FDA Probes Dog Illnesses Tied to Jerky Treats
Since 2007, about 580 pets have died as a result of illnesses related to the products, experts say
By Mary Elizabeth Dallas
TUESDAY, Oct. 22 (HealthDay News) -- Meat or plant-based "jerky" pet treats have been tied to mysterious illnesses in thousands of dogs, according to the U.S. Food and Drug Administration, which is asking the public for help in getting to the bottom of the issue.
"This is one of the most elusive and mysterious outbreaks we've encountered," Bernadette Dunham, director of the FDA's Center for Veterinary Medicine, said in a statement on the agency's website. "Our beloved four-legged companions deserve our best effort, and we are giving it."
In some cases, pets have become severely ill after eating the treats, which are sold as jerky tenders or strips made of chicken, duck, sweet potatoes or dried fruit. Since 2007, about 580 pets have died as a result of illnesses related to the products, the FDA said.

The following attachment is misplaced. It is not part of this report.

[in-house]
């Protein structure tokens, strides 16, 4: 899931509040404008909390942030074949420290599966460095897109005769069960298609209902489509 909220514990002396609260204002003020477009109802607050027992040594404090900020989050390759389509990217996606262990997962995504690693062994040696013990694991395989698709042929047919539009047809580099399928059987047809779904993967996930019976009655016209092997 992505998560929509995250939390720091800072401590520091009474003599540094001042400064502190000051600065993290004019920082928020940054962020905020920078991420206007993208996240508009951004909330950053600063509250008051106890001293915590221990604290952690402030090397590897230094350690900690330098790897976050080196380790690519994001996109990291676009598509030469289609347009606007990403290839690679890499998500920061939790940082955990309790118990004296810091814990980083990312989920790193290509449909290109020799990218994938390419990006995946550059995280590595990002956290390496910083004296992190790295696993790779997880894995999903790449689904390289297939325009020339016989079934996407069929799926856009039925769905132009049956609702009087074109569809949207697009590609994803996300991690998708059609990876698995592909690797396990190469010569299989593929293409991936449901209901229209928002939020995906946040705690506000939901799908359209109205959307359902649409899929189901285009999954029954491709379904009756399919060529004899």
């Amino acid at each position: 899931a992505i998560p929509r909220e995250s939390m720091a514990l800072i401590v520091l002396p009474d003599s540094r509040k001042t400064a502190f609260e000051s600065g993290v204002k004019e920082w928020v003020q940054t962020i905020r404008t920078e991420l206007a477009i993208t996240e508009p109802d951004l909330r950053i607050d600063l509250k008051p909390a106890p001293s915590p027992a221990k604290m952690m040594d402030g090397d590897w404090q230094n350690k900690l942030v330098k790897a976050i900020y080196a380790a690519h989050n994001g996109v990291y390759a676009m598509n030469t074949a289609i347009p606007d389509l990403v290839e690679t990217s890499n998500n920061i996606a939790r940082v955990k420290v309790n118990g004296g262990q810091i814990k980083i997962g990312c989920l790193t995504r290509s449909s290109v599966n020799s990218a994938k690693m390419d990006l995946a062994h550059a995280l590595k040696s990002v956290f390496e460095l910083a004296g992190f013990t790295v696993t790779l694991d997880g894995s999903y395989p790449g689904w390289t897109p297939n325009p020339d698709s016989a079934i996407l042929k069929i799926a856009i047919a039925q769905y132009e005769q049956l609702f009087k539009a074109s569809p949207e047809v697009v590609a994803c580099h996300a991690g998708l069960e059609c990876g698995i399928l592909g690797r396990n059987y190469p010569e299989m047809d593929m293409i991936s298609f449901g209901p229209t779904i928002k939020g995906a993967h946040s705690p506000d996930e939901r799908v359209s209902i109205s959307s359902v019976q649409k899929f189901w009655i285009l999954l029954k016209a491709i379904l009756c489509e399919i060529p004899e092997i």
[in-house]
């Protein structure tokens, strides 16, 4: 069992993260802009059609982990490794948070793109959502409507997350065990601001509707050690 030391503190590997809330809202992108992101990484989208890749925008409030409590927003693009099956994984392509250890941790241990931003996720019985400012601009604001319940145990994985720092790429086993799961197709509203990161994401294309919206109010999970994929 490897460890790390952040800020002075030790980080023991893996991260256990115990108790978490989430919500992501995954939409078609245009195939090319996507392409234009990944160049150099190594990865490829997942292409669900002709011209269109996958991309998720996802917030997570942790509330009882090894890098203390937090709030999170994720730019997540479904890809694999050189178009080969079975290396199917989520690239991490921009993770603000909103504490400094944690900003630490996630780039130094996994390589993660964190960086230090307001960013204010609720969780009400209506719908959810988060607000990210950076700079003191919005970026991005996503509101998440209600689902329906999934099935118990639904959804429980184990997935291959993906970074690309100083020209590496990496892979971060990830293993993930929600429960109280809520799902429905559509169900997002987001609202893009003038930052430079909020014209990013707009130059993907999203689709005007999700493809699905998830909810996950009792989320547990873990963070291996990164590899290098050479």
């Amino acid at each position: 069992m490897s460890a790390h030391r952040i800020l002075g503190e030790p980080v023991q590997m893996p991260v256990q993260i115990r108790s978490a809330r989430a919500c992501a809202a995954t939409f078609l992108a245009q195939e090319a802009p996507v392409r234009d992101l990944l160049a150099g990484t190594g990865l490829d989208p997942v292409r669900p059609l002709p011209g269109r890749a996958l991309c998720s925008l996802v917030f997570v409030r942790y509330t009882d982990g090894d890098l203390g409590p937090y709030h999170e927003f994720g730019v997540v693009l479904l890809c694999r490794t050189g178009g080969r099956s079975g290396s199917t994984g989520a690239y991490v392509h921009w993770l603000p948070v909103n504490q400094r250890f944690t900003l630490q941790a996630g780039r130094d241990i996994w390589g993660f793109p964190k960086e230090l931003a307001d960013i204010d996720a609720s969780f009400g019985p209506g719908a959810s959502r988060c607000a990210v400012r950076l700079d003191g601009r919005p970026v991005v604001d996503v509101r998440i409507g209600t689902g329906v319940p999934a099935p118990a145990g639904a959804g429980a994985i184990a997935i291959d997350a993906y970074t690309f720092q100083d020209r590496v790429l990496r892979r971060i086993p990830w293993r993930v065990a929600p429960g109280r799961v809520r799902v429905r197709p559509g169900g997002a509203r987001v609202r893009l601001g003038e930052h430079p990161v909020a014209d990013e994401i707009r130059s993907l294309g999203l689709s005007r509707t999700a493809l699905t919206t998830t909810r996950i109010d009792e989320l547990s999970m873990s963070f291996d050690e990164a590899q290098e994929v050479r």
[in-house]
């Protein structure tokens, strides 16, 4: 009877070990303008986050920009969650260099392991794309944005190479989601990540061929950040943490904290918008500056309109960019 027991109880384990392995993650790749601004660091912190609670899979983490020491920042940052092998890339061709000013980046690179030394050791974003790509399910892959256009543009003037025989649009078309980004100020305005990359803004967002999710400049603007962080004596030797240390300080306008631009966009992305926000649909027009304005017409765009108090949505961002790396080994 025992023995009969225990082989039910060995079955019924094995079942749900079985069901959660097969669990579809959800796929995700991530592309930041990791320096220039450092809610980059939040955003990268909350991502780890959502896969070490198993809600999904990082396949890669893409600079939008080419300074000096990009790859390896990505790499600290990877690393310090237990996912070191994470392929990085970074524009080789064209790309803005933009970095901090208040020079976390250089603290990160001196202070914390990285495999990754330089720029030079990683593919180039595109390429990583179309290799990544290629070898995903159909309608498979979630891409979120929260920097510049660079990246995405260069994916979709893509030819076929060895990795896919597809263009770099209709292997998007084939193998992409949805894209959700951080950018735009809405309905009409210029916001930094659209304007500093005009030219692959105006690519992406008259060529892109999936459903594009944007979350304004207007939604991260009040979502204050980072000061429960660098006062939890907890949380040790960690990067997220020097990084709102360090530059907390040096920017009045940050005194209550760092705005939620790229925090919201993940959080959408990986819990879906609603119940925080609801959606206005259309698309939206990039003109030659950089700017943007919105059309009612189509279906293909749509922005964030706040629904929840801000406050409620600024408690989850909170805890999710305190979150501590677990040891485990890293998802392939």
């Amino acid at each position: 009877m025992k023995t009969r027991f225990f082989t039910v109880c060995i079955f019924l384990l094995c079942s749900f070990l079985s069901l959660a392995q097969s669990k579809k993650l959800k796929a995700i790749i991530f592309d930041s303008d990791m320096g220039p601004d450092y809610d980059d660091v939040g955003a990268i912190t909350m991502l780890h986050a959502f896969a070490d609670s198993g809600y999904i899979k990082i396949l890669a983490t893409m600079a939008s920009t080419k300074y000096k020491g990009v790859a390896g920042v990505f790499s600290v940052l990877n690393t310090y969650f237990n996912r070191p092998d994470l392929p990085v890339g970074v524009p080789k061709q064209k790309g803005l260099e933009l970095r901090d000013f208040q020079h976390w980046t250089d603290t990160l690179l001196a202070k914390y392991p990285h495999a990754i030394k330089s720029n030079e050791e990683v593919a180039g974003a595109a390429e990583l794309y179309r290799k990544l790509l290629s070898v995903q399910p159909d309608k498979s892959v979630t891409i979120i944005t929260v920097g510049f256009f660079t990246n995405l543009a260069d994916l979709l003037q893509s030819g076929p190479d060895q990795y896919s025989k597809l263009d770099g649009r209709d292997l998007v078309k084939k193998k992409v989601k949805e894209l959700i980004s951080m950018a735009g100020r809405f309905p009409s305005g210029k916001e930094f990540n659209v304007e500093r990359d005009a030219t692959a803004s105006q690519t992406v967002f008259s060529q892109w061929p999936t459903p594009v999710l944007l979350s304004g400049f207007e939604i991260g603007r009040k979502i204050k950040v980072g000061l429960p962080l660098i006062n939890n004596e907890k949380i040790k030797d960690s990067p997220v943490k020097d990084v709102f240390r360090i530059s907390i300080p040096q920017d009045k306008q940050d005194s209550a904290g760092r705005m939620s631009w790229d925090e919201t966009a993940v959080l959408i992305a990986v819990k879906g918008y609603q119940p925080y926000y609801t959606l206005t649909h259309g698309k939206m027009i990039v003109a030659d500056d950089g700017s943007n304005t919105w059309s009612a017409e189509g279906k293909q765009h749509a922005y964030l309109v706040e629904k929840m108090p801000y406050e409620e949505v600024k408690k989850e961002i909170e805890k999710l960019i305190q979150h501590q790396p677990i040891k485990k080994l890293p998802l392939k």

The agency said it remains unclear why these pets are getting sick. With the outbreak under investigation, the FDA is calling on pet owners to come forward if they have a pet that became sick after eating jerky treats.
Most of the treats involved in these incidents were made in China. The FDA said pet-food manufacturers are not required by law to reveal the country of origin for each ingredient in their products.
The agency said it has begun conducting DNA tests on jerky treats, as well as additional screenings for a variety of chemical and microbiological contaminants, including antibiotics, metals, pesticides and Salmonella.
After performing more than 1,200 tests, visiting manufacturers in China, and consulting with researchers and officials here and abroad, the FDA's Center for Veterinary Medicine still does not know the exact cause of the illnesses among pets that have consumed jerky treats.
In order to gather more information, the agency is asking veterinarians and pet owners across the United States for information that it hopes will provide insight into the deaths and illnesses linked to these treats.
Veterinarians are being asked for blood and urine samples from pets that are affected. Pet owners are being asked to cover the costs of these tests as well as the shipping fees involved.